Dick White (Regina, outgoing CIS president) then acknowledged that the motion may appear to be protectionist, but in his opinion that would only be true if this was done in isolation. To him, it’s just one part of a bigger campaign to strengthen the CIS. Allowing the NCAA to enter Canada would put the CIS in a position of weakness and the fact that schools want to put some of their sports in the NCAA and some in the CIS says to him that the CIS is viewed merely a league of convenience. He also stated that he didn’t think this is an issue of autonomy since there are many instances where people give up autonomy. He encouraged everyone to support the motion and thought it was one of the most important motions in a number of years

Pat Murray (CIS VP Marketing) pointed out that they just want schools to show commitment to the CIS; that you’re either in or you’re out.

David Murphy (SFU) took the floor again to express his worry that there may be a lot of misinformation out there and that SFU’s move to the NCAA won’t be painless for anyone involved, including SFU. They just support the ability to choose. Rather than trying to shut out competition, the CIS just needs to learn to adapt and will ultimately be successful.

Marg McGregor (CIS CEO) then took the opportunity to respond to a number of point that had been raised. She acknowledged that the CIS was being protective of their interests and that they were doing so in the best interests of the CIS, stating unequivocally, “I make no apologies for trying to protect the CIS.” She also acknowledged that choice is important at the institutional level, but that everyone also needs to take the national interests into account. On the topic of looking globally, she said that the CIS already has rules in place about foreign players, so recognizing and protecting Canadian interests is nothing new. She ended by warning that if the motion was defeated, it would make the CIS a weak and vulnerable organization.

The last word went to Leo MacPherson (St. FX) who said that his institution, and all those Atlantic Canada, were largely ambivalent about this issue since there was no threat of losing AUS members to the NCAA. He urged every school who felt ambivalent about this motion to show their support to the CIS board and vote in favour.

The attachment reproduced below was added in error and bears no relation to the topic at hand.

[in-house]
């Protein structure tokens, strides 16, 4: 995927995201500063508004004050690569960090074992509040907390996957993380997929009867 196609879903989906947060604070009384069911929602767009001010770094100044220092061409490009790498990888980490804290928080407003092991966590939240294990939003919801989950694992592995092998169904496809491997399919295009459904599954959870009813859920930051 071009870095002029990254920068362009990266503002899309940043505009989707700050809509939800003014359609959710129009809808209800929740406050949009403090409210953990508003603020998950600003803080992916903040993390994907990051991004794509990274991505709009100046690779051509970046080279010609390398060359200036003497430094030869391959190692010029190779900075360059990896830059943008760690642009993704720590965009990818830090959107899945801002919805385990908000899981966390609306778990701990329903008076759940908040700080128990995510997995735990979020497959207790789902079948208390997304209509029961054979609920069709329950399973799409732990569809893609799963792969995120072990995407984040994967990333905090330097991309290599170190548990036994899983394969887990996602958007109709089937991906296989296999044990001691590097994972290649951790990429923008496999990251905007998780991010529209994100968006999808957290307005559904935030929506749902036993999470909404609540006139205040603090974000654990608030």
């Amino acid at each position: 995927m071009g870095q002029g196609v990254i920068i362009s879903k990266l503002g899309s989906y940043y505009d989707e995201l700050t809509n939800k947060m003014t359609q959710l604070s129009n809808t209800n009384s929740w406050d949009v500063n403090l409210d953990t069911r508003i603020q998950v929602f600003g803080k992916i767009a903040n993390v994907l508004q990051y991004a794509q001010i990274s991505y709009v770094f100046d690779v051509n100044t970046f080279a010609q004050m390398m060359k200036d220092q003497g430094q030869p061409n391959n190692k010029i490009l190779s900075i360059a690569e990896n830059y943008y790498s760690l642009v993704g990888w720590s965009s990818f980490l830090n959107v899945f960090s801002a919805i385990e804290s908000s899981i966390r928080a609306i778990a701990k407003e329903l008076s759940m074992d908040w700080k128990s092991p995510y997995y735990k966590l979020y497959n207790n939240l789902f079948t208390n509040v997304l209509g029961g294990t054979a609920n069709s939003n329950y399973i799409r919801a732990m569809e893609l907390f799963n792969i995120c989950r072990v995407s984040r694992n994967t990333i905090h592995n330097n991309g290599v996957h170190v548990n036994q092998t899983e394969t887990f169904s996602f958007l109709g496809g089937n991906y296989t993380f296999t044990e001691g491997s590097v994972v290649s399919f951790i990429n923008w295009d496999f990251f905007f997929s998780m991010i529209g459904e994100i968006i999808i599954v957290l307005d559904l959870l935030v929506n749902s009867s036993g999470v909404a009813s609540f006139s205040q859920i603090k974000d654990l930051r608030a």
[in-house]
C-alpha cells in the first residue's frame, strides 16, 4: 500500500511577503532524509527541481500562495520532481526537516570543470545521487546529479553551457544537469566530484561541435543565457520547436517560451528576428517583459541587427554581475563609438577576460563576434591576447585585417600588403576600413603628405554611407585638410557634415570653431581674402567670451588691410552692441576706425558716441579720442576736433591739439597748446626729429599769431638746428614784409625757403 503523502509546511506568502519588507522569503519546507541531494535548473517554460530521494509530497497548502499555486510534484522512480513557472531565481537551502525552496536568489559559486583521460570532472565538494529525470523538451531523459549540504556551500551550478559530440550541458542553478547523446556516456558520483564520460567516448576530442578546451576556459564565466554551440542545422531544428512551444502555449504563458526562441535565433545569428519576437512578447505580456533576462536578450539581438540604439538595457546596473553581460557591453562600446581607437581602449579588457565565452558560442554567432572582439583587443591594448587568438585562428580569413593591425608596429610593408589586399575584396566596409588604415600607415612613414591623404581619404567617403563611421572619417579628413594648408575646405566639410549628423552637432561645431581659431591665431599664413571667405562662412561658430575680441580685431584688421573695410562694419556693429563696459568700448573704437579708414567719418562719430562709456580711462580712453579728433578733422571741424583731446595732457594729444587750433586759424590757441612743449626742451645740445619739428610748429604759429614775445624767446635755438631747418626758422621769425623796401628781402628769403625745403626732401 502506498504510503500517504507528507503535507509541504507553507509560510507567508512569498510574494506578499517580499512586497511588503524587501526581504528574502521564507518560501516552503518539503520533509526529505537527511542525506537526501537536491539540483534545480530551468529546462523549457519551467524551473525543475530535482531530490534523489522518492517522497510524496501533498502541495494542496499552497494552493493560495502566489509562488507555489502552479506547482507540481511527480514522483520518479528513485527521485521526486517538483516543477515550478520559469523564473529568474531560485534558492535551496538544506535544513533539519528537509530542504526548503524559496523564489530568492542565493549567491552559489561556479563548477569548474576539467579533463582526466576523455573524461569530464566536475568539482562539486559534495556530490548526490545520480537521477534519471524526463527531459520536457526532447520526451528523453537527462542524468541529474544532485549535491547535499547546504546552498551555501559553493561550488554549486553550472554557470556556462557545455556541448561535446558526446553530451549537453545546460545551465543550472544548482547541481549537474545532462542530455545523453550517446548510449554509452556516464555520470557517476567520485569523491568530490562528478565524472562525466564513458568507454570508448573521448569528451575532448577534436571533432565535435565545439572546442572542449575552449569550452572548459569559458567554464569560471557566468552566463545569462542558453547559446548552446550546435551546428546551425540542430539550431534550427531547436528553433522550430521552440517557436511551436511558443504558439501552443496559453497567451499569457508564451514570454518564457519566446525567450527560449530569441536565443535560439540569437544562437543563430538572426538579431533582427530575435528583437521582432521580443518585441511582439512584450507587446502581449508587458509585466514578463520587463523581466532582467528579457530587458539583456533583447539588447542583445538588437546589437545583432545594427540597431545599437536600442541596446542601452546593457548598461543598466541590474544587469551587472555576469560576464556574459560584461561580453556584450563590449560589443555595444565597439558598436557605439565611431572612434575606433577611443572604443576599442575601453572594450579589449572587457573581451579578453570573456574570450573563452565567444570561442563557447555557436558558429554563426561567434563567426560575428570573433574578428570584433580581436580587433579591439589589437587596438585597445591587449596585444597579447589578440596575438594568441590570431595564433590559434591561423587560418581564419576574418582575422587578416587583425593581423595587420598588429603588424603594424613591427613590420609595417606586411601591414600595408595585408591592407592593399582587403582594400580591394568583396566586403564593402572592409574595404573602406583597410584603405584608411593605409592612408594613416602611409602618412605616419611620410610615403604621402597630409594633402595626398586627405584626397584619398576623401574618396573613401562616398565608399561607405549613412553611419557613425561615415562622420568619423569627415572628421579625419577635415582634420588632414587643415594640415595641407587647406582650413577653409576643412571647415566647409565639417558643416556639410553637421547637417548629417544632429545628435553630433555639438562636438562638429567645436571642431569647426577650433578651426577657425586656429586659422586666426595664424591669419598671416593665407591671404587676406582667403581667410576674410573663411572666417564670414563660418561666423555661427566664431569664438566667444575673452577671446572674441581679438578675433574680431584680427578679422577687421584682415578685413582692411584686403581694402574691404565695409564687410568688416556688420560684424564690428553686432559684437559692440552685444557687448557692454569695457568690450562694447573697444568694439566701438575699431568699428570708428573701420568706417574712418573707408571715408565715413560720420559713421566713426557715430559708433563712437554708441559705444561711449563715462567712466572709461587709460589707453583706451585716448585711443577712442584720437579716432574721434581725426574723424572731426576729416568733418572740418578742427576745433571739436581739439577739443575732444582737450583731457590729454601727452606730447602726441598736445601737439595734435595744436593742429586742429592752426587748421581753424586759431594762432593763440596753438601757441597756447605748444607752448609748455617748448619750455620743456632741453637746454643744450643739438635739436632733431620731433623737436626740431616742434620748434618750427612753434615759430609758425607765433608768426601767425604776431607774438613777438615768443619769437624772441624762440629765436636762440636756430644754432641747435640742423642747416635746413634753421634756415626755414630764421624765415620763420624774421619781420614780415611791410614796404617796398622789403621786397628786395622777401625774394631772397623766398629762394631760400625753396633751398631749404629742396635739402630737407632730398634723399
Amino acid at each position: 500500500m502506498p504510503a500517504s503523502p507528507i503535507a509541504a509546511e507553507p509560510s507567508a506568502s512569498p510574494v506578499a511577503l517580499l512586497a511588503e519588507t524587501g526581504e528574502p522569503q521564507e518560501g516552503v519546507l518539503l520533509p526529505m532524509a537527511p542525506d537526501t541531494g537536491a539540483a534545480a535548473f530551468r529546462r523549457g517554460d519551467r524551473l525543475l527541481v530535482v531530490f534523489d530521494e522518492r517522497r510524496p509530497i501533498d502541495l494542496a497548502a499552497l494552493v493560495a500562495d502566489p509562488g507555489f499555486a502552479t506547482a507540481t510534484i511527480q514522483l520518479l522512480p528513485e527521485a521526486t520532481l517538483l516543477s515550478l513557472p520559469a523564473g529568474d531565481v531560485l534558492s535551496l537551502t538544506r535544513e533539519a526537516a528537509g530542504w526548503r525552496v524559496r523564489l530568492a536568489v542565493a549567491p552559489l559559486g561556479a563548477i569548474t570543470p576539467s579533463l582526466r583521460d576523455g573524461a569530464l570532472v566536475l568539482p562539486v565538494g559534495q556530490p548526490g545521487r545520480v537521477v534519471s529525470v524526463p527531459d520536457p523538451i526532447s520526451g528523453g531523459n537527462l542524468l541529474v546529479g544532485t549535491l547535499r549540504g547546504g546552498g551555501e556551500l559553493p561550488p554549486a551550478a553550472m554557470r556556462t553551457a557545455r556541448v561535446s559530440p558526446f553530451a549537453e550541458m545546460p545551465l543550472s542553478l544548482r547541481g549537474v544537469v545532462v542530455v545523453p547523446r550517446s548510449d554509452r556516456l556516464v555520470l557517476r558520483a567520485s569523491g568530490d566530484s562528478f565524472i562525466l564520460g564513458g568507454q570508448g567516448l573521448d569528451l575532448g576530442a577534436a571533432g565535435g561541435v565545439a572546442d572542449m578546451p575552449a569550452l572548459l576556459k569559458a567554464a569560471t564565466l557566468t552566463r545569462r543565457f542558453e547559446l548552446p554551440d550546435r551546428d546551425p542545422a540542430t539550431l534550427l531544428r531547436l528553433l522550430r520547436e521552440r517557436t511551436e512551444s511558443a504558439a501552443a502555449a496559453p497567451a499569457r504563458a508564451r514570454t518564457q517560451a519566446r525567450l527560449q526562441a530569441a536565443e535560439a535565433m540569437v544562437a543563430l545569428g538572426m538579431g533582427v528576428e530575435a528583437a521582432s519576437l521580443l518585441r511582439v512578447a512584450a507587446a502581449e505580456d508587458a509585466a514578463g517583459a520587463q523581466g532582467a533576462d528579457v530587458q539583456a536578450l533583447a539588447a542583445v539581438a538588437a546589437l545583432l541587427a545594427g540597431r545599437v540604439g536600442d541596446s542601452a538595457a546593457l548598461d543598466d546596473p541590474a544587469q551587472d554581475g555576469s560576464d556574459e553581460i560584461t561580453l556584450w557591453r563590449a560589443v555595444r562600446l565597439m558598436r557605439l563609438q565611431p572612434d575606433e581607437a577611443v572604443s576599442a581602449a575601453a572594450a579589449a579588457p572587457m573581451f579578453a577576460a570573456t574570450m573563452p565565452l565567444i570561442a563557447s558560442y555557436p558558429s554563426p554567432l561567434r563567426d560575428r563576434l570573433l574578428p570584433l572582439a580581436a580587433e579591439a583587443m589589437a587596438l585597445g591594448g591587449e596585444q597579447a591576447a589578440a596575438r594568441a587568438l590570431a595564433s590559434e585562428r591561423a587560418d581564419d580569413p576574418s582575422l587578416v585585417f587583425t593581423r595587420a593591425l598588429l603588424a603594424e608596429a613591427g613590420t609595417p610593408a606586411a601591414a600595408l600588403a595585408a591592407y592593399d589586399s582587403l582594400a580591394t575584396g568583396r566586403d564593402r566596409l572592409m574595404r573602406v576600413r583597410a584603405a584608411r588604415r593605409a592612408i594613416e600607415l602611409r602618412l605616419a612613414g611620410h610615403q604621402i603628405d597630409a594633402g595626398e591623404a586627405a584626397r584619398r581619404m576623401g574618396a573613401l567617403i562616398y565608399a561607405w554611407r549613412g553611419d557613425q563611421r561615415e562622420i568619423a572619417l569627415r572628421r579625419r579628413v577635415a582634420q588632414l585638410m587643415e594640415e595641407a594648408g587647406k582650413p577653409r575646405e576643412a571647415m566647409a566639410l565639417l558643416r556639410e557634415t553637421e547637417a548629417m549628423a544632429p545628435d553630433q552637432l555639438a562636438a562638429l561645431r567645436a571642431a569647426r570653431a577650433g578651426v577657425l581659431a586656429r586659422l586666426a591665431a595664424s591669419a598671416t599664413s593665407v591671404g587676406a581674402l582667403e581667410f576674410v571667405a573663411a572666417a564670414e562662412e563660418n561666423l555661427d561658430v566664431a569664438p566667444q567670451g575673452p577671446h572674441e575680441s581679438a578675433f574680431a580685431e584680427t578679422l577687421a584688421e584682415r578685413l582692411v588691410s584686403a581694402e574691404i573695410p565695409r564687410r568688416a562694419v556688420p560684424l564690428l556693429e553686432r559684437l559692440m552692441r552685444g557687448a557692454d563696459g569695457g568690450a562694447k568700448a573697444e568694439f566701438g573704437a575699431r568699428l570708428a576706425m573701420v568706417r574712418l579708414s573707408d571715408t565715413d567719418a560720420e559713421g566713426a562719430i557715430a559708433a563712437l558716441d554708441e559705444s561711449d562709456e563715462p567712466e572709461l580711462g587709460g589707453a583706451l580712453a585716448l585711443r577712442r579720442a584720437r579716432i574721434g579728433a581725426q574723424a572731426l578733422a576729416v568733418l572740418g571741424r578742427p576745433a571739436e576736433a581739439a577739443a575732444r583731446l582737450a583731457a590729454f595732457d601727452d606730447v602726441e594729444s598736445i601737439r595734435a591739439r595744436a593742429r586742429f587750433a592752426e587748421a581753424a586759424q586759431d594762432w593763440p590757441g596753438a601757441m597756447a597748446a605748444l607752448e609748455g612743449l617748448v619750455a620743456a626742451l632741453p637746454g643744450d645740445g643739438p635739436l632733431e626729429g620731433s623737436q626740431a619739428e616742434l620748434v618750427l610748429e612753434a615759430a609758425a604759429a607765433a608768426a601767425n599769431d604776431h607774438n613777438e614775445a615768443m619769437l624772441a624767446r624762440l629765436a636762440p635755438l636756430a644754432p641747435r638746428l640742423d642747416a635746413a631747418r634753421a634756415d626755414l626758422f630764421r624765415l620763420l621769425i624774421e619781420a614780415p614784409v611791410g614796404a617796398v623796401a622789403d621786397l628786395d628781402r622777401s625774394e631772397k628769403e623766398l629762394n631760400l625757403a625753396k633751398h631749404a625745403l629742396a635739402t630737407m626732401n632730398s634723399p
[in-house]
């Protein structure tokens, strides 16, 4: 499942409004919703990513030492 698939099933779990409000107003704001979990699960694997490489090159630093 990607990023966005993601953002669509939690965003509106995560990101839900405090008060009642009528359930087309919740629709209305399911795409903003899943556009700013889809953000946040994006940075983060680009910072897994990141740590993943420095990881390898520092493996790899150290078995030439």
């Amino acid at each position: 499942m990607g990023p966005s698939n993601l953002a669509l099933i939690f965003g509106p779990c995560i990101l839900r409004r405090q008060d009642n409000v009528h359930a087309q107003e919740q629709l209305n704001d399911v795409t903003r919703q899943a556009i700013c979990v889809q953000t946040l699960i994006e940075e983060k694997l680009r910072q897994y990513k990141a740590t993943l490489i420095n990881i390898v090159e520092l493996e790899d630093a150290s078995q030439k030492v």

Phew. So there you have it. I was quite surprised that UBC did not speak up more, or offer a more compelling argument than the need for institutional autonomy. (Bob Philip was not present to give his take: he had to fly back to Vancouver earlier in the day.) However, at the same time, I kinda doubt it would have made any difference. It really seemed like everyone had made up their mind beforehand; no one was about to be swayed either way by the arguments put forth. That comes as no surprise. That’s the pattern you see whenever you talk about the NCAA in Canada.

The two discussion periods that followed were about Athletic Financial Aid (AFA) and partnering with the CCAA. I won’t go into to much detail, suffice it to say that it seems unlikely that there will be any significant movement on the AFA front in the near future. They are going to ‘explore’ a flexible scholarship model, but the AFA committee did a survey of schools and found that there is little traction for major changes to AFA policy.

In the afternoon of day 2 is when the voting finally occurred (like I said, AGM structure is a bit odd where discussion and voting happen separately). For the record:
CIS members are not permitted to play in the NCAA in sports that are offered by CIS.

For: 55 Against: 20
CIS members are not permitted to play in the NAIA in sports that are offered by CIS, unless they also compete in that sport within CIS, effective September 2011.

For: 64 Against: 19
CIS support in principle the exploration of a flexible scholarship model in concert with striking a Board Task Force to do further study and review to address the challenges and issues that CIS members have identified.


The AFA motion is pretty toothless, but the NAIA motion has the potential to further complicate things for UBC. Theresa Hanson identified Cross Country as the sport it would affect most.

So what’s next for UBC on
the NCAA front? As far as I can tell, not much. Trying to get some clarity on accreditation seems to be the only major outstanding issue that needs to be addressed. (Of course, I still consider the distribution of funds from the athletic fee, and the structure and transparency of UBC Athletics major outstanding issues that need to be addressed – but I am probably alone on that.)

What will be helpful over the next year is that SFU, apparently completely undeterred by the accreditation requirement, already submitted their application. Over the next year, UBC will be able to simply watch from the sidelines to see how the application process unfolds. During that time, it may be possible to reach the point where nothing except careful deliberation is standing in the way of hearing the outcome. However, I’m not sure anyone is in a hurry to get there quite yet.